Penguins Q&A with Dave Molinari

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Q: Through the early weeks of the season it seems there have been quite a few goals scored while offensive players are sprawled on the goalie or lying in the crease. More often than not, there was some defensive contact, but it seems like players are exaggerating this contact to interfere with the goalie. Doesn't allowing this seem counterproductive, in light of the post-lockout emphasis on speed and skill?

Devon Halley, Pittsburgh

MOLINARI: There have been times -- lots of them, actually -- in 2007-08 when it had looked as if the nameplates on the back of goaltenders' sweaters have been removed and replaced with a "Hit Me" sign. That wasn't much of an issue back in the days when goals would be disallowed if an opposing player even looked hard at the crease, let alone ventured into it, but with that restriction removed, it sometimes looks as if it's open season on goalies.

For what it's worth, the type of goals to which you refer are more a product of interpretation/application than of the letter of the law, because Rule 69 provides ample protection for goaltenders, at least in theory. It reads, in part, that "the overriding rationale of this rule is that a goalkeeper should have the ability to move freely within his goal crease without being hindered by the actions of an attacking player."

Specifically, Rule 69.3 calls for goals to be disallowed if scored after an attacking player initiates contact, incidental or intentional, with the goalie inside the crease, or even if the goalie initiates the contact while establishing his position inside the crease but has his ability to defend his goal impaired as a result. It also says goals should be disallowed if an opponent sets up in the crease "so as to obstruct the goalkeeper's vision and impair his ability to defend his goal."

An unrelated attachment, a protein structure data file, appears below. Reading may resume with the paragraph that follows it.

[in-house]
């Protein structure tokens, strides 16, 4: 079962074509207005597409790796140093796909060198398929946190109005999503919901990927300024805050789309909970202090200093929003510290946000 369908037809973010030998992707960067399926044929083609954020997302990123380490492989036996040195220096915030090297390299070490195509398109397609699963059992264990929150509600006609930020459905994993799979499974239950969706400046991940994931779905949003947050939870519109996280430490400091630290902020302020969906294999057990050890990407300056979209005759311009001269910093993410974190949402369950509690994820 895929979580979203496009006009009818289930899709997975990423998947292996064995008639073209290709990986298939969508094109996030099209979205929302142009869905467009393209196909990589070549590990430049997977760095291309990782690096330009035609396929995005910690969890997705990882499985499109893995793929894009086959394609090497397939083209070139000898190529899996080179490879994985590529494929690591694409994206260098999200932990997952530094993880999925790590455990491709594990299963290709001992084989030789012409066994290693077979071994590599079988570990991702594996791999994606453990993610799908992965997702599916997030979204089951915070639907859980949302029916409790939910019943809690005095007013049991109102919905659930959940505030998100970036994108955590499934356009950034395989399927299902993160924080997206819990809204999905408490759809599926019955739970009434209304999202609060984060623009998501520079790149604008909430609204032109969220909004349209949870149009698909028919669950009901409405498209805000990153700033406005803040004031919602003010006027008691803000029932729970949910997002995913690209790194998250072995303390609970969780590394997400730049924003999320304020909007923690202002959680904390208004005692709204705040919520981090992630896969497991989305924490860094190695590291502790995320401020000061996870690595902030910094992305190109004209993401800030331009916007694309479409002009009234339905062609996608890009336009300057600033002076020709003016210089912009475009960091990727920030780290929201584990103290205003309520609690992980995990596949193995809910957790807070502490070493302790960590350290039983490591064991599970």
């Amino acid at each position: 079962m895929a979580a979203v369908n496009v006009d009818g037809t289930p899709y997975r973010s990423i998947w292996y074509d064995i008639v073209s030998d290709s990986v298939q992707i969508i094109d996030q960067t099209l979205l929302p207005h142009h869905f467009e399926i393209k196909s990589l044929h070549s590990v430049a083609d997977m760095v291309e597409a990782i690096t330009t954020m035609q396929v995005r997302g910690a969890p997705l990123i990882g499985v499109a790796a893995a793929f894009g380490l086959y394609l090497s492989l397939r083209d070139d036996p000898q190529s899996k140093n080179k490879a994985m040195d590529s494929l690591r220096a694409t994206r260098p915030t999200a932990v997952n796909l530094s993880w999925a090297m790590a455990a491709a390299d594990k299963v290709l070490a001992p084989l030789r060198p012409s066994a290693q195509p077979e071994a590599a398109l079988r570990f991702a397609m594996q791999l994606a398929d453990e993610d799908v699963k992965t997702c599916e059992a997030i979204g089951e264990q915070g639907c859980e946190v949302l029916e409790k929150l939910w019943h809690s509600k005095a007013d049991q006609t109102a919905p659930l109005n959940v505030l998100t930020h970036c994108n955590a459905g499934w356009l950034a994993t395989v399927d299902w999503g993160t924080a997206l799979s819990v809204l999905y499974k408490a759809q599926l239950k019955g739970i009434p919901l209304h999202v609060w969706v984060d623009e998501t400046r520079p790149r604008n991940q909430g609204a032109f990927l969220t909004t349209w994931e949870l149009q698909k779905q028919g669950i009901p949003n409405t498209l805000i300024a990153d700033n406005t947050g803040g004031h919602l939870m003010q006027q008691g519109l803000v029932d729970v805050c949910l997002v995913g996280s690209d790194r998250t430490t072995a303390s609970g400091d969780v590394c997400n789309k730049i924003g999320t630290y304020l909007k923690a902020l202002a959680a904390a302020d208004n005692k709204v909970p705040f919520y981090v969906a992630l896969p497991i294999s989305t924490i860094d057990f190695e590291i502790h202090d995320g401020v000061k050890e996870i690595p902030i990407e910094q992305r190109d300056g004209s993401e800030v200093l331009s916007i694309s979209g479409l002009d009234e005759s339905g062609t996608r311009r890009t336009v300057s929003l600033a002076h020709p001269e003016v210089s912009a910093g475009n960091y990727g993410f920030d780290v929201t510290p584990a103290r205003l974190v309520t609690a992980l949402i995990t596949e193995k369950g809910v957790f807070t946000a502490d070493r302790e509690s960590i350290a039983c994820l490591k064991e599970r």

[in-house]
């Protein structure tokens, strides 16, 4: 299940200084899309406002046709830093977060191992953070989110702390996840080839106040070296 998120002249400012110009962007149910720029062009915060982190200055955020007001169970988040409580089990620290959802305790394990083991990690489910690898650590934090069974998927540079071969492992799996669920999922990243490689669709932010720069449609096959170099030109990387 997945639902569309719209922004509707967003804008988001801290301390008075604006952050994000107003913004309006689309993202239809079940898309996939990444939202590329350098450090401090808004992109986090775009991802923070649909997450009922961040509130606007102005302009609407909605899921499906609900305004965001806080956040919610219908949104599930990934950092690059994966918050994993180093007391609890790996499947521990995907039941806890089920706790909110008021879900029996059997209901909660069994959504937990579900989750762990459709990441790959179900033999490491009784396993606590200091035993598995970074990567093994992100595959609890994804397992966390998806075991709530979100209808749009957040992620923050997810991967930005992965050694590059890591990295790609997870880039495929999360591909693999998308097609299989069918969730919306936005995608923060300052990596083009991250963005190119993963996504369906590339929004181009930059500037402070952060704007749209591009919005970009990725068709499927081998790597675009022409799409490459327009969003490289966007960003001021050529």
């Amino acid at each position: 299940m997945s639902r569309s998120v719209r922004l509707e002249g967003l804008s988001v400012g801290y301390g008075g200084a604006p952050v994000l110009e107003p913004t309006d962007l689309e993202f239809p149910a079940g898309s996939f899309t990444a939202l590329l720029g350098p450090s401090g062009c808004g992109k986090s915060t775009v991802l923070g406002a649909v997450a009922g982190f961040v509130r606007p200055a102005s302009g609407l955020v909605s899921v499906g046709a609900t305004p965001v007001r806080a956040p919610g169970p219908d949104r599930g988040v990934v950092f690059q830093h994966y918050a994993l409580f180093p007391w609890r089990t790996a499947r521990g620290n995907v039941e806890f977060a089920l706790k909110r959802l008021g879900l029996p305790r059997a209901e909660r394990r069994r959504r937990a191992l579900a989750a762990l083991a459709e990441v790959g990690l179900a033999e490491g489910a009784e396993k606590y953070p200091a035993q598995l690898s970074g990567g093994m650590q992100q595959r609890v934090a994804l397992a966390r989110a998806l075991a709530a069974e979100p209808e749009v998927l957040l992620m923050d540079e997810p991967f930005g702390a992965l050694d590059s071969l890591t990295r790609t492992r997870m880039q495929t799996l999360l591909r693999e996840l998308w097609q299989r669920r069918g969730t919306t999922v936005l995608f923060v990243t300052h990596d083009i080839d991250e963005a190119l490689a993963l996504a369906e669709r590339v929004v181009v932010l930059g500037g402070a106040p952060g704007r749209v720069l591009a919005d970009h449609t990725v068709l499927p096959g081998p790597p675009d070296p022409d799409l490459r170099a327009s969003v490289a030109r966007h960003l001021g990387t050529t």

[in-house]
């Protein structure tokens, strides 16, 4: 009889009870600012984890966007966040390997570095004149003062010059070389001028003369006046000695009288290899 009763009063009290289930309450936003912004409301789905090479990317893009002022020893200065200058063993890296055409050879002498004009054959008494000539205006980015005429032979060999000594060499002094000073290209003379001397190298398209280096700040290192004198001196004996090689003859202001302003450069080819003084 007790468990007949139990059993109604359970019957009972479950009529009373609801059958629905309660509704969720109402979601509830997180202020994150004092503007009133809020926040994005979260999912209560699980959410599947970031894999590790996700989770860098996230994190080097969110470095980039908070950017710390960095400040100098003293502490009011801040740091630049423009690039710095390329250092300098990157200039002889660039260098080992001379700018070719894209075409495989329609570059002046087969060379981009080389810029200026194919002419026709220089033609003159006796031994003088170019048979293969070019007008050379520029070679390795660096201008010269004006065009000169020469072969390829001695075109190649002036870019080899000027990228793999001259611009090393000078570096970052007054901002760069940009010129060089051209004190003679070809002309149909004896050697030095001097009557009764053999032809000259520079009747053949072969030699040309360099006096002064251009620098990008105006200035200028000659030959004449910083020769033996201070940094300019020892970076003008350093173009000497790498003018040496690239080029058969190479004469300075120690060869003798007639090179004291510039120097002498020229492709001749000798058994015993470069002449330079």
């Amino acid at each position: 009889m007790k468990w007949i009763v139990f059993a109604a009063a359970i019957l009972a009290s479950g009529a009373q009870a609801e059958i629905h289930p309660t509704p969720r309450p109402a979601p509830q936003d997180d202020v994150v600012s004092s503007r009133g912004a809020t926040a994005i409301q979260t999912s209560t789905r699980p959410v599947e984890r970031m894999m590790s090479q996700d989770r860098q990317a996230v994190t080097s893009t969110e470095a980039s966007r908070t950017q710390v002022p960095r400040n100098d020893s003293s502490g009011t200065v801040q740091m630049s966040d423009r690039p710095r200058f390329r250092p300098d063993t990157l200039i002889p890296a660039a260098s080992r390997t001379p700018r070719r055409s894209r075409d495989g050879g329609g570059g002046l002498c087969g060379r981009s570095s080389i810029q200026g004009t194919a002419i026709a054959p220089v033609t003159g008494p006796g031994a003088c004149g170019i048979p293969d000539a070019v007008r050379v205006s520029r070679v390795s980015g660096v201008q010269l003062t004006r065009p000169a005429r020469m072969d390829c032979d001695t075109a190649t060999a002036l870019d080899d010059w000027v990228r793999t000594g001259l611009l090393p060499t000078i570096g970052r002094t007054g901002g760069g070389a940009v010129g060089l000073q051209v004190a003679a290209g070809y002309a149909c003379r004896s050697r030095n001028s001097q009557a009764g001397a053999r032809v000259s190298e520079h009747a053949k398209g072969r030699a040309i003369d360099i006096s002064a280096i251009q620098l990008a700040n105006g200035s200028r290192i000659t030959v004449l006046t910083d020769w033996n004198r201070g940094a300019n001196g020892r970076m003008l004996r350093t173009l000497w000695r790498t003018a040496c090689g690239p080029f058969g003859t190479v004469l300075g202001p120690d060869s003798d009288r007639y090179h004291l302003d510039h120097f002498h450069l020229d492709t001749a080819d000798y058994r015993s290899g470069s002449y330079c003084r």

Rule 69.4 covers contact outside the crease, and says the goal should be waved off if an attacking player intentionally initiates contact with a goalie there and specifies that "a goalkeeper is not 'fair game' just because he is outside the goal crease."

Some referees seem to be giving the benefit of the doubt to attacking players who are knocked into a goalie by the goalie's teammate, whether the goalie is inside or outside; goals are supposed to stand if it's determined that the attacking player "made a reasonable effort to avoid contact." However, if the referee decides that such an effort was not made, he is supposed to disallow a goal, if one was scored, and assess whatever penalty he deems appropriate.


Q: Is it time to lower our expectations for Kris Letang, or was he scratched because the organization expects more out of him?

Neil Parker, Harrisburg

MOLINARI: Well, he's 20 years old, has appeared in a total of 13 professional games (regular season and playoffs) and plays a position many in the industry consider the toughest to master, so it might be just a tad early to downgrade Letang from can't-miss impact player to a footnote in the Penguins' future.

While it goes without saying that everyone in the organization has to be disappointed that Wilkes-Barre/Scranton coach Todd Richards was so dissatisfied with Letang's performance in the first five games that he saw fit to make him a healthy scratch last Saturday, it's way, way, way too much of a stretch to read anything long-term into that.

Letang's offensive output with the Baby Penguins -- five assists in five games -- has been fine; there aren't many defensemen, rookie or otherwise, who score at a point-per-game clip. His defensive work has not met Richards' expectations, however, which is why Letang sat for the game in Bridgeport. Although his forte is offense, Letang has to contribute at both ends of the rink and, until he shows that he can do that at the American Hockey League level, he shouldn't be counting on a promotion to the Penguins.



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